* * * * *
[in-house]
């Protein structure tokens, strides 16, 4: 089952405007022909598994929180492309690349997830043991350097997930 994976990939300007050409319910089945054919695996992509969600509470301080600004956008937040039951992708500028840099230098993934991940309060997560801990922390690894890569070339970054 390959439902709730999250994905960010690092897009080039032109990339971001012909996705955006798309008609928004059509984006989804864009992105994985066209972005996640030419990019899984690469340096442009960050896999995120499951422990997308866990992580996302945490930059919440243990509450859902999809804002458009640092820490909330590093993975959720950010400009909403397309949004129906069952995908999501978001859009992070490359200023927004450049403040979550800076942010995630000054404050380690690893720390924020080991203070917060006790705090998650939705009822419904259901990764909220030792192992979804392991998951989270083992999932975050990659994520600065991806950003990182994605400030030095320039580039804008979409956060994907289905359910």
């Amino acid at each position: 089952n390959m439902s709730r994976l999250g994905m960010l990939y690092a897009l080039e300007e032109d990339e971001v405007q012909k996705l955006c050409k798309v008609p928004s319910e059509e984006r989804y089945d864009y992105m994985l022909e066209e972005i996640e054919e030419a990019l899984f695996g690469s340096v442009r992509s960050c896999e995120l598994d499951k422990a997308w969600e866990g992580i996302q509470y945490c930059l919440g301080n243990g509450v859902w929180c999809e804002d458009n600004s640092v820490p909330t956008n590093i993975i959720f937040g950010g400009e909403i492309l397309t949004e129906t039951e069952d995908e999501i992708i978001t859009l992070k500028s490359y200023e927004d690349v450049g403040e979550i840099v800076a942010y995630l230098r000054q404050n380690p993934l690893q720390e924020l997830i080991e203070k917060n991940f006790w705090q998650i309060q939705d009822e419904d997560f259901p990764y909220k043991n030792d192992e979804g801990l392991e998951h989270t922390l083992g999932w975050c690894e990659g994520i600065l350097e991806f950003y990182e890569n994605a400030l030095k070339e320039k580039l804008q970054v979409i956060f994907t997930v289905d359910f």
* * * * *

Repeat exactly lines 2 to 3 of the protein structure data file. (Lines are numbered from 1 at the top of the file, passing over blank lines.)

């Protein structure tokens, strides 16, 4: 089952405007022909598994929180492309690349997830043991350097997930 994976990939300007050409319910089945054919695996992509969600509470301080600004956008937040039951992708500028840099230098993934991940309060997560801990922390690894890569070339970054 390959439902709730999250994905960010690092897009080039032109990339971001012909996705955006798309008609928004059509984006989804864009992105994985066209972005996640030419990019899984690469340096442009960050896999995120499951422990997308866990992580996302945490930059919440243990509450859902999809804002458009640092820490909330590093993975959720950010400009909403397309949004129906069952995908999501978001859009992070490359200023927004450049403040979550800076942010995630000054404050380690690893720390924020080991203070917060006790705090998650939705009822419904259901990764909220030792192992979804392991998951989270083992999932975050990659994520600065991806950003990182994605400030030095320039580039804008979409956060994907289905359910």
């Amino acid at each position: 089952n390959m439902s709730r994976l999250g994905m960010l990939y690092a897009l080039e300007e032109d990339e971001v405007q012909k996705l955006c050409k798309v008609p928004s319910e059509e984006r989804y089945d864009y992105m994985l022909e066209e972005i996640e054919e030419a990019l899984f695996g690469s340096v442009r992509s960050c896999e995120l598994d499951k422990a997308w969600e866990g992580i996302q509470y945490c930059l919440g301080n243990g509450v859902w929180c999809e804002d458009n600004s640092v820490p909330t956008n590093i993975i959720f937040g950010g400009e909403i492309l397309t949004e129906t039951e069952d995908e999501i992708i978001t859009l992070k500028s490359y200023e927004d690349v450049g403040e979550i840099v800076a942010y995630l230098r000054q404050n380690p993934l690893q720390e924020l997830i080991e203070k917060n991940f006790w705090q998650i309060q939705d009822e419904d997560f259901p990764y909220k043991n030792d192992e979804g801990l392991e998951h989270t922390l083992g999932w975050c690894e990659g994520i600065l350097e991806f950003y990182e890569n994605a400030l030095k070339e320039k580039l804008q970054v979409i956060f994907t997930v289905d359910f």